AIFF Apple Loops
Apple has also created another recent extension to the AIFF format in the form of Apple Loops[6] used by GarageBand and Logic Pro, which allows the inclusion of data for pitch and tempo shifting by an application in the more common variety, and MIDI-sequence data and references to GarageBand playback instruments in another variety.
Apple Loops use either the .aiff (or .aif) or .caf extension regardless of type.
Data format
An AIFF file is divided into a number of chunks.[7] Each chunk is identified by a chunk ID more broadly referred to as FourCC.
Types of chunks found in AIFF files:
AIFF files can store metadata in Name, Author, Comment, Annotation, and Copyright chunks. An ID3v2 tag chunk can also be embedded in AIFF files, as well as an Application Chunk with Extensible Metadata Platform (XMP) data in it.[8]
Common compression types
AIFF supports only uncompressed PCM data. AIFF-C also supports compressed audio formats, that can be specified in the "COMM" chunk. The compression type is "NONE" for PCM audio data. The compression type is accompanied by a printable name. Common compression types and names include, but are not limited to:
AIFF-C common compression types[1][9][10]
Compression typeCompression nameDataSource
NONEnot compressedPCM, big-endianApple Inc.
sowtnot compressedPCM, little-endianApple Inc.
fl3232-bit floating pointIEEE 32-bit floatApple Inc.
fl6464-bit floating pointIEEE 64-bit floatApple Inc.
alawALaw 2:18-bit ITU-T G.711A-lawApple Inc.
ulawμLaw 2:18-bit ITU-T G.711 μ-lawApple Inc.
ALAWCCITT G.711 A-law8-bit ITU-T G.711 A-law (64 kbit/s)SGI
ULAWCCITT G.711 u-law8-bit ITU-T G.711 μ-law (64 kbit/s)SGI
FL32Float 32IEEE 32-bit floatSoundHack & Csound
ADP44:1 Intel/DVIADPCMStéphane Tavenard (Audio Convert/Player) AmigaOS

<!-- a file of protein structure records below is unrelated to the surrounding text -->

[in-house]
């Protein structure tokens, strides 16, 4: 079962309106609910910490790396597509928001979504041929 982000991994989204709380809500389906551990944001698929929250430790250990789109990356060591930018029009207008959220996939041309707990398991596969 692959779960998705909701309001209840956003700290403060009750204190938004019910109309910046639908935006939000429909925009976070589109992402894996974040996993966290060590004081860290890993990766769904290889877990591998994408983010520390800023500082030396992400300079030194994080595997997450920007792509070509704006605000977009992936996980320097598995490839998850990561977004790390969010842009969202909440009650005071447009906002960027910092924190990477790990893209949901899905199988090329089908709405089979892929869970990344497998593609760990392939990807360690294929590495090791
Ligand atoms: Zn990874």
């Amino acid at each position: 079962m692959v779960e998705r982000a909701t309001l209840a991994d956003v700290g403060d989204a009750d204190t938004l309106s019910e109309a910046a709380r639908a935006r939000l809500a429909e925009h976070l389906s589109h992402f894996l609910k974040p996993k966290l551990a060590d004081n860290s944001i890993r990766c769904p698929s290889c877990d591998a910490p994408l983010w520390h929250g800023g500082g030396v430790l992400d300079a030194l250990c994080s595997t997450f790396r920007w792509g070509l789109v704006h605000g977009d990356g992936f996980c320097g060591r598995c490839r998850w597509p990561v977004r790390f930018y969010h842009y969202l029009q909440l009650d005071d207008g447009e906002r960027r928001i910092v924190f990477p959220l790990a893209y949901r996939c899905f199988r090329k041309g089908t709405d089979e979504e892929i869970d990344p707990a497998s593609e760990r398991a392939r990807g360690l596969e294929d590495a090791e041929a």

ima4IMA 4:1
ACE2ACE 2-to-1Apple IIGS ACE (Audio Compression/Expansion)
ACE8ACE 8-to-3
DWVWDelta with variable word widthTX16W Typhoon
MAC3MACE 3-to-1Apple Inc.
MAC6MACE 6-to-1Apple Inc.
QclpQualcomm PureVoiceQualcomm
QDMCQDesign MusicQDesign
rt24RT24 50:1Voxware
rt29RT29 50:1Voxware
SDX2Square-Root-DeltaBig-endian3DO (Panasonic) / MAC (Apple)
See also
  1. ^ a b Apple Computer, Inc. (1989-01-04), Audio Interchange File Format, A Standard for Sampled Sound Files, Version 1.3 (PDF), retrieved 2010-03-21
  2. ^ P. Kabal (2005-03-15). "Audio File Format Specifications - AIFF / AIFF-C Specifications". McGill University. Retrieved 2010-03-21.
  3. ^ Mac OS X Reference Library
  4. ^ Supported Audio File and Data Formats in Mac OS X
  5. ^ "Technical Q&A QTMRF04: QuickTime Sound". Apple. 1995-05-01. Retrieved 2009-11-09.
  6. ^ "Logic Studio - Plug-ins & Sounds". Apple. Retrieved 2010-04-30.
  7. ^ Audio File Format Specifications
  8. ^ "AIFF Tagging".
  9. ^ Tom Erbe (1999). "AIFF-C Compression Types and Names". Archived from the original on 2006-06-20. Retrieved 2010-03-21.
  10. ^ "JSTOR/Harvard Object Validation Environment - AIFF-hul Module". 2005-05-09. Archived from the original on 2010-06-29. Retrieved 2010-03-21.
External links
Last edited on 16 June 2021, at 15:59